While the particular apparatus for analyzing the oxygen content of blood as herein shown and disclosed in detail is fully capable of obtaining the objects and providing the advantages herein before stated, it is to be understood that it is merely illustrative of the presently preferred embodiment of the invention and that no limitations are intended to the details of construction or design herein shown other than as defined in the appended claims.
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|U.S. Classification||436/68, 436/63, 600/352, 600/364, 600/576|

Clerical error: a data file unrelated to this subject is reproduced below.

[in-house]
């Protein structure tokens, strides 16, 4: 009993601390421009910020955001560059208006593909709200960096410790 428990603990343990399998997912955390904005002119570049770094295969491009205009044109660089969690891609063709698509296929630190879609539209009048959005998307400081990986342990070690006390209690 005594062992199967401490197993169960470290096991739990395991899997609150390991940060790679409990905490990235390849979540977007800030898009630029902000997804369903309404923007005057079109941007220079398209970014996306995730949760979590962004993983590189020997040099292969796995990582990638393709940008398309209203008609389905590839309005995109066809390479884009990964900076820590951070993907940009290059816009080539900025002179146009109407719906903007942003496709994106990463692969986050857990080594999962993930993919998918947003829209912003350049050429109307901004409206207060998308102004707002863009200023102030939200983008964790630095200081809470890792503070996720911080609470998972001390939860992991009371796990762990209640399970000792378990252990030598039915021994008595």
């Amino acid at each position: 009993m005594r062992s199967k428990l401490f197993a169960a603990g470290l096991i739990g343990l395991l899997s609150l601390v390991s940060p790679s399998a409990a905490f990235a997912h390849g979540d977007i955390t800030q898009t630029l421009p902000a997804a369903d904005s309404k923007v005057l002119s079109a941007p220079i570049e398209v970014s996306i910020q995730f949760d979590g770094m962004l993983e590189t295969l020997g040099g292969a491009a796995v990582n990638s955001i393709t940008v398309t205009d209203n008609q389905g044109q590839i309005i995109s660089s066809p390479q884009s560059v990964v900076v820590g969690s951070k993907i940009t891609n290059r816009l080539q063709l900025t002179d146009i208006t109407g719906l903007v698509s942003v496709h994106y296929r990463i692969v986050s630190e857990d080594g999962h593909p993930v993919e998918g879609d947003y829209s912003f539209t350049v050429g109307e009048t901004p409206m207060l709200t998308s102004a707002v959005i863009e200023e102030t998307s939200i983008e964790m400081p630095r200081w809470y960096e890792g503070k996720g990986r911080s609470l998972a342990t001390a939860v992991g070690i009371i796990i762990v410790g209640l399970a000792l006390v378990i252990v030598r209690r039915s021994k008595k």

|International Classification||G01N33/49, A61B5/15, A61B5/00|
|Cooperative Classification||G01N33/4925, A61B5/14542, A61B5/1405, A61B5/150992, A61B5/1468, A61B5/15003, A61B5/157|
|European Classification||A61B5/1468, A61B5/145N, A61B5/14B, G01N33/49G|
|Aug 3, 1995||FPAY||Fee payment|
Year of fee payment: 4
|Sep 14, 1999||REMI||Maintenance fee reminder mailed|
|Feb 20, 2000||LAPS||Lapse for failure to pay maintenance fees|
|May 2, 2000||FP||Expired due to failure to pay maintenance fee|
Effective date: 20000218